How are the themes of kindness and trust communicated in the story?

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beateach eNotes educator| Certified Educator

The themes of a piece of literature are implied messages the author conveys to the reader. In “Thank You, M’am” by Langston Hughes, the themes of kindness and trust are evident throughout the story.

The theme of trust is developed from the beginning of the story when Roger attempts to steal Mrs. Luella Bates Washington Jones’ “kitchen sink” pocketbook. Although, she has him in her grasp, she trusts him to pick up the purse and not run away. After she drags him back to her rooming house, the pair carry on a conversation during which Mrs. Jones reveals things from her past. She trusts Roger to understand her reasons for divulging her own desperate times.

The door to her room remains open while she instructs Roger to wash up, and when she goes behind the curtain to cook their meal. Her purse sits in plain sight so that if Roger chose to, he could grab it and run. He does not because at this point he wants to be trusted.

In another corner of the room behind a screen was a gas plate and an icebox. Mrs. Jones got up and went behind the screen. The woman did not watch the boy to see if he was going to run now, nor did she watch her purse which she left behind her on the day-bed. But the boy took care to sit on the far side of the room where he thought she could easily see him out of the corner of her eye, if she wanted to. He did not trust the woman not to trust him. And he did not want to be mistrusted now.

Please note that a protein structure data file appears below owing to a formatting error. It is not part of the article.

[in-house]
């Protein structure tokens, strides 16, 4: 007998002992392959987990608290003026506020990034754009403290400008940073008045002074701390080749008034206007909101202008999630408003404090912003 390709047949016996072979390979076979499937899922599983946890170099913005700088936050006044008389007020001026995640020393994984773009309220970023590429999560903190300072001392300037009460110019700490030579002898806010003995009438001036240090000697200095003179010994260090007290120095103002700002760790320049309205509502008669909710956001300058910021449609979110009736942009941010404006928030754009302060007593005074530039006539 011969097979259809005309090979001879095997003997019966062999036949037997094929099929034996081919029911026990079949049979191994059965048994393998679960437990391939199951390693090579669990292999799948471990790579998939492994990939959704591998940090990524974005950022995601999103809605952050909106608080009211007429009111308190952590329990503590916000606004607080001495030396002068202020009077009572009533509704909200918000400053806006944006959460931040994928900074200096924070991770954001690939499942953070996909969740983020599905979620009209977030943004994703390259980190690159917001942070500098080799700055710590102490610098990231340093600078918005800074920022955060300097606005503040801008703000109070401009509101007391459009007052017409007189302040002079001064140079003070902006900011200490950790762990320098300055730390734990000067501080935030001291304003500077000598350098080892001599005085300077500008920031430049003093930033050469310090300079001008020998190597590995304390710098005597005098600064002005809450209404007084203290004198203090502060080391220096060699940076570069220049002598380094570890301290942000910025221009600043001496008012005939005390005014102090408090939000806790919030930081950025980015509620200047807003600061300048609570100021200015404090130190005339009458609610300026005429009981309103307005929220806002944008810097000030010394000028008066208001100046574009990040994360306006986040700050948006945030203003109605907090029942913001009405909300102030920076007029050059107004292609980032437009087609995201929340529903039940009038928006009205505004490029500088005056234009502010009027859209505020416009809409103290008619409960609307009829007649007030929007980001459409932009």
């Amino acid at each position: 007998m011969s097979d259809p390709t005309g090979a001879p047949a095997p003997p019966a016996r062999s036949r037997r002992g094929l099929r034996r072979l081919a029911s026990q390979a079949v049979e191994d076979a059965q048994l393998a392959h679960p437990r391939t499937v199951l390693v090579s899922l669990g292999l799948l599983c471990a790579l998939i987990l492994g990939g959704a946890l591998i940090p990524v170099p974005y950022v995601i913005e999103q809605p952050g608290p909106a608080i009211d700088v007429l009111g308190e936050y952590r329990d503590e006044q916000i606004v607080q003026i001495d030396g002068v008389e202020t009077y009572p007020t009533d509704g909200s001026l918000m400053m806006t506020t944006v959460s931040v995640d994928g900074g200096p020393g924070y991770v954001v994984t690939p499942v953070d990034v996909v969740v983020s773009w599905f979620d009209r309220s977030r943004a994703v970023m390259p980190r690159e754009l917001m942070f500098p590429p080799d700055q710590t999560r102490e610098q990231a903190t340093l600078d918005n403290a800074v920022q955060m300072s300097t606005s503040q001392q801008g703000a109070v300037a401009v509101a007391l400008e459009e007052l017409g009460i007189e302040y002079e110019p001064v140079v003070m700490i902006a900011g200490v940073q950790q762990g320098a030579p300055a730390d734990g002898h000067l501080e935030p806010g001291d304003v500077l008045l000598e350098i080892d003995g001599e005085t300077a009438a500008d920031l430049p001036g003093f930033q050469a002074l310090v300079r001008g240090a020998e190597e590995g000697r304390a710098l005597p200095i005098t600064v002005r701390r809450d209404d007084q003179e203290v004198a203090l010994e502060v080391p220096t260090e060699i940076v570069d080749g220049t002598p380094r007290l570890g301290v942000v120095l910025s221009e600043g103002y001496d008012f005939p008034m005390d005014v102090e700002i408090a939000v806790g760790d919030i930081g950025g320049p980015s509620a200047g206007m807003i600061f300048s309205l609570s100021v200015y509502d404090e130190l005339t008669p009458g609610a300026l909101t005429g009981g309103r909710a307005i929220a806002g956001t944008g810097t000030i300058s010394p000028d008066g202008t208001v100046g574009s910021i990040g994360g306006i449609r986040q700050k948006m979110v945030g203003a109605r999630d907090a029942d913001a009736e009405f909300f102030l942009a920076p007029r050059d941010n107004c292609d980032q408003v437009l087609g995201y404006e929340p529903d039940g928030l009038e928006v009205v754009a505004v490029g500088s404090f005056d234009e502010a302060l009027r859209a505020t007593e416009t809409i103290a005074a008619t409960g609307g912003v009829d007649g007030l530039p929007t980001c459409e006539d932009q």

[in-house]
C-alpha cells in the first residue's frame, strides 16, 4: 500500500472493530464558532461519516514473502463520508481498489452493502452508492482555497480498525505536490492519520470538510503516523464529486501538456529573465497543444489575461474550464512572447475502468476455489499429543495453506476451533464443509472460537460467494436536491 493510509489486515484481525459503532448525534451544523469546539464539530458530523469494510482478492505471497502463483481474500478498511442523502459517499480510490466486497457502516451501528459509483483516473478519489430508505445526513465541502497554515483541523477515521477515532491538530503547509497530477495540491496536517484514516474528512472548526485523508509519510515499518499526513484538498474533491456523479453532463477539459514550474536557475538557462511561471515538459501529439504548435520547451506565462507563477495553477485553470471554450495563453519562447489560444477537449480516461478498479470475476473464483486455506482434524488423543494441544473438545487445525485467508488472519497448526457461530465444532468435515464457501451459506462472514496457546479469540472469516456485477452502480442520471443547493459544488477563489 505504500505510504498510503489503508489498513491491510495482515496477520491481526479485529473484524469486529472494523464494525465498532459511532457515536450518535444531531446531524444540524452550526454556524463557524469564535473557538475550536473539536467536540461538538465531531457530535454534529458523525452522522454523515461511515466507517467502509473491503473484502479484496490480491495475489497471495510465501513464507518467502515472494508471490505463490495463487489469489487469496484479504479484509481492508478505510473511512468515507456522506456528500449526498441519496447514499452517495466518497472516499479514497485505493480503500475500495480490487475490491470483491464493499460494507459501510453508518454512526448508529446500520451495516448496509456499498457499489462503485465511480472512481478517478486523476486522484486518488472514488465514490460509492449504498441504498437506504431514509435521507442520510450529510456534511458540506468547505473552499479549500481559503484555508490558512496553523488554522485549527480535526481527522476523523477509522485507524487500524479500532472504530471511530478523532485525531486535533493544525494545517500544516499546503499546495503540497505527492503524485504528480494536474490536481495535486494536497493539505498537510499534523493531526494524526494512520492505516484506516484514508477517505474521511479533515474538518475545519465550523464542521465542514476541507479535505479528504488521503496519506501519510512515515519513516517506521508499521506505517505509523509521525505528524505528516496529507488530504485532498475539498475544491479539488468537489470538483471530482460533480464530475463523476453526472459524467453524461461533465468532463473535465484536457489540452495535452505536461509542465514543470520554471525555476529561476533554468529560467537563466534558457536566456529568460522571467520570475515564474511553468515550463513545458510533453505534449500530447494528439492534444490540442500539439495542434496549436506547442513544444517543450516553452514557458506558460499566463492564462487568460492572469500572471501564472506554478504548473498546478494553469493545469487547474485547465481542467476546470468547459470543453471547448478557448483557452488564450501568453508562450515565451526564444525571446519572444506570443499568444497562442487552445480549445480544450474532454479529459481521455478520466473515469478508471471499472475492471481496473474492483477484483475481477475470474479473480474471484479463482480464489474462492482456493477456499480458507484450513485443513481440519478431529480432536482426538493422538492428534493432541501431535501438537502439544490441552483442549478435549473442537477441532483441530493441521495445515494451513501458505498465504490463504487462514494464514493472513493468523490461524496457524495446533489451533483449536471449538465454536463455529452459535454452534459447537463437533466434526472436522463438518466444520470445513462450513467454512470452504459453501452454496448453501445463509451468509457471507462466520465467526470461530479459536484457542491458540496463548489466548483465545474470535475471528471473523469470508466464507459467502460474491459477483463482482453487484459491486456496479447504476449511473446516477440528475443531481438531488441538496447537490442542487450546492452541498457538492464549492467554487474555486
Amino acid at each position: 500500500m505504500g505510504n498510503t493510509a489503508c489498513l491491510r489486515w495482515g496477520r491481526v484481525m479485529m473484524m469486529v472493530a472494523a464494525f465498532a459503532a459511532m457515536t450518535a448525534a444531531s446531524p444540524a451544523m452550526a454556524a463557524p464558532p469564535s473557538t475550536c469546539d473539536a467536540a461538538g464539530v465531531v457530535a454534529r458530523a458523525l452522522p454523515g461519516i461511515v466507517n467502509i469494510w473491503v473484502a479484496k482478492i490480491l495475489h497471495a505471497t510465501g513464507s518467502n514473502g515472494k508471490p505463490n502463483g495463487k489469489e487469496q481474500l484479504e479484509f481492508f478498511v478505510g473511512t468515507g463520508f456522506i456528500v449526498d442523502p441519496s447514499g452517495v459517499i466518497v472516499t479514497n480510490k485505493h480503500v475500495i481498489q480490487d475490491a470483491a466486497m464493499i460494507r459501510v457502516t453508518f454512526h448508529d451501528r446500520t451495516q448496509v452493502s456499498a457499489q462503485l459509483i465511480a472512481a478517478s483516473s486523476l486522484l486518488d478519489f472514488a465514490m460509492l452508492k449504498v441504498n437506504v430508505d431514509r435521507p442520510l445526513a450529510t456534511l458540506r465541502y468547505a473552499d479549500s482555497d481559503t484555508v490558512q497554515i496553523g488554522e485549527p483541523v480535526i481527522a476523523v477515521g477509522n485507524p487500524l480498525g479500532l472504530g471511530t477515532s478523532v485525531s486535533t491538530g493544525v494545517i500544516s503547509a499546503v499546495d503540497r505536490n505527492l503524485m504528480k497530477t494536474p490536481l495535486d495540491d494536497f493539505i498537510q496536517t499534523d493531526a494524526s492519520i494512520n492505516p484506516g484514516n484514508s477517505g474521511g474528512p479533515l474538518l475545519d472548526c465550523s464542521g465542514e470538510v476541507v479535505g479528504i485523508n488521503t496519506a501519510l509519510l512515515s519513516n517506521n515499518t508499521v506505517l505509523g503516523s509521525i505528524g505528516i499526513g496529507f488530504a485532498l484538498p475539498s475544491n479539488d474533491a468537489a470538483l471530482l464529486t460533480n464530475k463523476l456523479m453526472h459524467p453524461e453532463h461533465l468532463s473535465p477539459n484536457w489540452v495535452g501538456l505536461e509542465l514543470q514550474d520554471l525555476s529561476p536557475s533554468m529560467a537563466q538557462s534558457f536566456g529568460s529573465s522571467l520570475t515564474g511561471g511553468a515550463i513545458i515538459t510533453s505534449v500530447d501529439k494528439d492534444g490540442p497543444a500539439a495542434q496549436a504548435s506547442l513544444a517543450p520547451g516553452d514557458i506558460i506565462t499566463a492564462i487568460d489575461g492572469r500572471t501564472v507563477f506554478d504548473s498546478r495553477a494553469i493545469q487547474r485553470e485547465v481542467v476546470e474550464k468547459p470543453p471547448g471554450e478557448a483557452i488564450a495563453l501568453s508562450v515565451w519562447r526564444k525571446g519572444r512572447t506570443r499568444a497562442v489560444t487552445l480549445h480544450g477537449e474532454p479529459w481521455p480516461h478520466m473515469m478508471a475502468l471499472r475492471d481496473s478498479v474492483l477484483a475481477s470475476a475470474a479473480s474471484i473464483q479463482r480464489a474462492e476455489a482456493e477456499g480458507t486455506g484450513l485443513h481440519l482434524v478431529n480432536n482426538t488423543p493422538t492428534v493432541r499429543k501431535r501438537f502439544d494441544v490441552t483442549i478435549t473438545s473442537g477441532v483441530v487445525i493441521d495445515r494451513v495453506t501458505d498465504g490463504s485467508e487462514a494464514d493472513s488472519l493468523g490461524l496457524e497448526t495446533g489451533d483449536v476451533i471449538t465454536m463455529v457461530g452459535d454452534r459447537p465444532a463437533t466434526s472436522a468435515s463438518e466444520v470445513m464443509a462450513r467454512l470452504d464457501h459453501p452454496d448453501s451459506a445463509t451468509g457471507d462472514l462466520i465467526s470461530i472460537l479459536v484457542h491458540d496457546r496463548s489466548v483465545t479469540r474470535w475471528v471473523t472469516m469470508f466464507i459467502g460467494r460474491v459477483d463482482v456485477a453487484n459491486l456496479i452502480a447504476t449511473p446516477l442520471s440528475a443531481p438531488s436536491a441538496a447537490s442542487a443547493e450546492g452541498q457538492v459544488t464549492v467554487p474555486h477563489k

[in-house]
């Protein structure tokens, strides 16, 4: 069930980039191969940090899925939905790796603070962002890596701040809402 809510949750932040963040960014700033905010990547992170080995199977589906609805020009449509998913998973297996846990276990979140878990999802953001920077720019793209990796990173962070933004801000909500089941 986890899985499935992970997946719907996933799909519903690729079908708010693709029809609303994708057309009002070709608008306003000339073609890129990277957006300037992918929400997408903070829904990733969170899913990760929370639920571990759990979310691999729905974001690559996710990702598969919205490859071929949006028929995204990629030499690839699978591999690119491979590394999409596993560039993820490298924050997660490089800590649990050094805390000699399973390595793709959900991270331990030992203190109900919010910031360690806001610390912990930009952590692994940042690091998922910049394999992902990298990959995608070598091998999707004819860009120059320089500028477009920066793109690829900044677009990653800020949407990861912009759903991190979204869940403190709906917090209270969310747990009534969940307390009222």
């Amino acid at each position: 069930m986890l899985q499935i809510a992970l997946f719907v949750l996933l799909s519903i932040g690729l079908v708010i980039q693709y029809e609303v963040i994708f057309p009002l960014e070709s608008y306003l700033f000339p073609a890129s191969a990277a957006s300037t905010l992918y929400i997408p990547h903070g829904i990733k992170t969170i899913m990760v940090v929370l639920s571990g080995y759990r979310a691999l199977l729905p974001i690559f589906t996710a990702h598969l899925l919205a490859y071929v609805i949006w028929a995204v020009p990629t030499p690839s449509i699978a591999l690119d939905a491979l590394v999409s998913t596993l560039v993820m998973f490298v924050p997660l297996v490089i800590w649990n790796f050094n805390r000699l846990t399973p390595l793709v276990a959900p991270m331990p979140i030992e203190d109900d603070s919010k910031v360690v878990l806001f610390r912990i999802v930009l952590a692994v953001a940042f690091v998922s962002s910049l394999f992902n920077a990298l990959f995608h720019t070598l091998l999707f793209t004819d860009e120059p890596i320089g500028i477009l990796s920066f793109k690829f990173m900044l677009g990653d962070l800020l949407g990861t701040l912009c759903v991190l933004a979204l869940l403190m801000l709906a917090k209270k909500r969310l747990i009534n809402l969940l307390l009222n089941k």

In addition, the theme of kindness runs throughout the story. Mrs. Jones decides not to call the authorities when Roger tries to steal her purse, instead she takes him home to teach him a lesson with her actions. She notices he is a hungry, neglected young man, which prompts her to encourage him to look presentable, and share her meager supper with him. This includes splitting a ten cent dessert. While she is preparing the meal, Roger offers to run to the store for anything she might need as he tries to reciprocate for her kindness towards him.

Her greatest kindness may have been the respect she shows him by not asking him questions about his home life so as not to embarrass him. Others would argue the utmost kindness occurred at the end of the story when Mrs. Luella Bates Washington Jones hands him money so he can buy the blue suede shoes he so desperately wants.

When they were finished eating she got up and said, “Now, here, take this ten dollars and buy yourself some blue suede shoes.  

He is rendered practically speechless by this act of kindness towards him.

The boy wanted to say something else other than “Thank you, m’am” to Mrs. Luella Bates Washington Jones, but he couldn’t do so as he turned at the barren stoop and looked back at the large woman in the door. He barely managed to say “Thank you” before she shut the door. And he never saw her again.